•       Strategic Leadership and Catalyst

      •       Strategic Influence

      •       Leverage

      •       Synergy

      •       Engagement.

6.3   Assessing SAV is difficult generally because the effects occur through decision-making
      processes and networking/engagement activities, and people do not record ‘their SAV’ as
      they go along, or how they have been influenced. Further, investment decisions, delivery
      emphases and policy perspectives are subject to many different influences, and personal and
      institutional memory of the rationalisation for decisions/actions decays over time.


      SAV contribution of RES 2006
6.4   Reflecting the complexities discussed above, the SAV assessment of RES 2006 is not based
      on a mechanistic ‘scoring’ process. Rather, it draws on the broad range of evidence reviewed
      as part of this study, and in particular the findings of the qualitative consultations completed
      with 98 partners/stakeholders across the region. As such, it presents a reflective, synthetic
      and rounded view of the SAV contribution of RES 2006, and its Themes.

6.5   Based on this approach, the SAV contribution of RES 2006 is presented in Figure 6-1. Three
      points are important to consider when reviewing the findings:

      •       across SAV headings and Themes, the assessment varies, sometimes markedly – this
              reflects the different processes and outcomes relevant to each SAV category

      •       the assessments reflect the collective SAV contribution of RES 2006 and its
              Themes, not a commentary on the performance of individual organisations/actors

      •       the analysis focuses on the observed SAV attributable to RES 2006 itself, rather
              than the contribution of specific project/programmes delivered against it.


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Figure 6-1: Strategic Added Value of RES 2006
                                                               Limited SAV                     Significant SAV

    Strategic Leadership & Catalyst


“articulating and communicating regional development needs, opportunities and solutions to
partners/stakeholders in the region and elsewhere”

The RES 2006 development process delivered improved
consensus and insight amongst regional partners into                      Business
the nature and extent of the region’s economic
challenges, complexities and priorities. Although the
prioritisation in RES 2006 could have been improved, the              Skills & Education
Assessment suggests that the ‘key issues’ facing the North
West were more fully understood as a result of RES 2006,               People & Jobs
through both its development and implementation.
RES 2006 also delivered a strong statement of overall                   Infrastructure
intent and strategic vision – this provided partners with a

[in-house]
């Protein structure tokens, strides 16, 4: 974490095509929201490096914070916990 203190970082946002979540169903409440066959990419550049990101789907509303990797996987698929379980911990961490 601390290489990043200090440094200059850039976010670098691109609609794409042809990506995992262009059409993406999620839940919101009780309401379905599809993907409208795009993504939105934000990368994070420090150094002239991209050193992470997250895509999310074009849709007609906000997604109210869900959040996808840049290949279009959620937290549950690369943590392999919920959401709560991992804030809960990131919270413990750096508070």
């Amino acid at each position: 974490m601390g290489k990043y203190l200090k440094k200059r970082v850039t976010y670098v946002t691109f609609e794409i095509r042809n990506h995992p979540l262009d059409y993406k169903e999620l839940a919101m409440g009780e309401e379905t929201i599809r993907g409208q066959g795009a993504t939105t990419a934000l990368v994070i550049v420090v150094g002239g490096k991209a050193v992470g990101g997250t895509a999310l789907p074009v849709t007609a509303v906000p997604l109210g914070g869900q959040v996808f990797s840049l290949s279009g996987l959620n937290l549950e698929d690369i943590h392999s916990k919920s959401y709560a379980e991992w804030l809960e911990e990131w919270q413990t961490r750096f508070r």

cohesive framework against which to design/deliver
activity and played an important role in ‘focusing the mind’ of         Quality of Life
the scale of the challenge to be addressed.

There is evidence of RES 2006 catalysing activities that would not otherwise have progressed at all or as
quickly. This was based on two factors:
•     its recognised status as a resilient and constructively permissive ‘reference point’ against which partners could
      align projects – albeit potentially retrospectively – and secure funding
•     through the identification of specific projects/issues as RES Actions that provided a strategic focus in taking
      activity forward and in securing funding and engagement i.e. University of Cumbria, Media City
Underpinning these findings, RES 2006 had excellent recognition within the North West, most notably amongst
public sector partners, but also across the voluntary and community, and to a lesser extent the private sector.
Although, there was a close association of RES 2006 with the NWDA, it clearly ‘set the regional agenda’ in an
economic development context over the 2006-10 period.

                                                               Limited SAV                      Significant SAV

    Strategic Influence



“defining the distinctive roles of partners, and facilitating partners and stakeholders to commit
to shared strategic objectives and activities”

RES 2006 identified ‘who does what’ in the North West in
an economic development context and the ‘Action Lead’
device secured initial buy-in, although this reduced over
                                                                           Business
time, partly because RES 2006 was not ‘refreshed’.
However, the large number of Actions limited the extent to
which RES 2006 ‘led’ partners to commit to shared                     Skills & Education
objectives/priorities, and its potential to influence strategically
the activity taken forward.                                             People & Jobs
Essentially, RES 2006 validated and embedded the existing
role of, and further clarified the relationships between,                Infrastructure
partners across the region through tying, for the first time in
the strategy document, specific organisations to RES Actions.
This helped to ensure that RES 2006 provided a robust                    Quality of Life
framework against which partners could align
interventions to the regional agenda, reducing
duplication of effort and resource.

RES 2006 also raised the profile and awareness of specific policy themes and places e.g. the Skills and
Education Theme as a whole, the economic potential and contribution of tourism and the visitor economy, and
specific places such as Preston, West Cumbria, and Blackpool. However, in other areas, less was achieved e.g. the